Rep. Ron Paul, the oldest candidate in the Republican presidential race at 76, has the most support among young people in Iowa, where his campaign is surging.
Thirty-three per cent of Iowans under age 45 support Paul; former Gov. Mitt Romney of Massachusetts ranks second at 16 per cent, according to the latest survey by Public Policy Polling.
The Paul campaign offered me more information from their own polling sources buttressing the point—48 percent of 18- to 29- year-olds in Iowa favor Paul; his closest competitor among those voters is former House Speaker Newt Gingrich with 19 per cent.
Young people could bring Paul a crucial edge. Many are expected to flood the nominating caucuses January 3 but also provide a lift for Paul in terms of volunteering to drum up support and getting others to the caucus sites.
"We have an army of youth to help us in our ground game," a senior Paul adviser told me. One concern., however, is whether a large number of college students will stay home over the holiday period rather than return to their campuses in Iowa in time to vote two weeks from today.
Asked to explain Paul's apparent strength among the young, the adviser said, "He appeals because they can seen his intellectual honesty. He is not 'the great communicator' but he is 'the great provocateur," a natural-born teacher—that is, he says things so bluntly that they rush home to Google and see for themselves and then embrace him enthusiastically because the pride of discovery or pride of authorship is at work."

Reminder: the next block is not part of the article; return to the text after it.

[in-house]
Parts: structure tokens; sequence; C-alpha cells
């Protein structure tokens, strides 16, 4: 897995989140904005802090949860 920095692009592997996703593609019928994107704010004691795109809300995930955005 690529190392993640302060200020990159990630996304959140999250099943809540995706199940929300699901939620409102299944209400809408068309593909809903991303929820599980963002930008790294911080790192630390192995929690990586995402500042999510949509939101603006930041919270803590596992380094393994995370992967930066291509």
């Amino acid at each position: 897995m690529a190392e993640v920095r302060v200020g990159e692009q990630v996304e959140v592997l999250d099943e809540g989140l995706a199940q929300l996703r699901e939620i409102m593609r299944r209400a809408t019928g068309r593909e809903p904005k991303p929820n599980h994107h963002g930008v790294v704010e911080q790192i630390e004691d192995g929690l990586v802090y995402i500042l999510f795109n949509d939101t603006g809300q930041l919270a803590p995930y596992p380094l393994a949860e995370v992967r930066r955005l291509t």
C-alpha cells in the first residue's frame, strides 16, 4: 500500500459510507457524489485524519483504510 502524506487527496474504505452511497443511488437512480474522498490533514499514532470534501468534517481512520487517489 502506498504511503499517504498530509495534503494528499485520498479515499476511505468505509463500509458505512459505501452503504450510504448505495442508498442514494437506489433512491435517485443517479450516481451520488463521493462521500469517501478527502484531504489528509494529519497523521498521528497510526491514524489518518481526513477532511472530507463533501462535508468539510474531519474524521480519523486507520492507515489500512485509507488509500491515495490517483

He adds: "Young people have figured out that some are gaming the system. And while that may always have been and will be, it has been taken to extremes. They realize that they are paying 8 percent on their student loans while big bankers and companies are getting billions of zero per cent interest-free loans from the Federal Reserve. They have been able to follow what RP has been saying and they get it, and they are both enraged and empowered by their discovery."
There are downsides to Paul's rise. The longtime representative from Texas is now undergoing increased scrutiny and criticism from the media and from other candidates.
But so far it hasn't stopped Paul's surge. The PPP survey found that Paul now leads the GOP field in Iowa with 23 percent of likely caucus voteers, while Romney is in second place wth 20 percent and Gingrich has dropped to third with 14.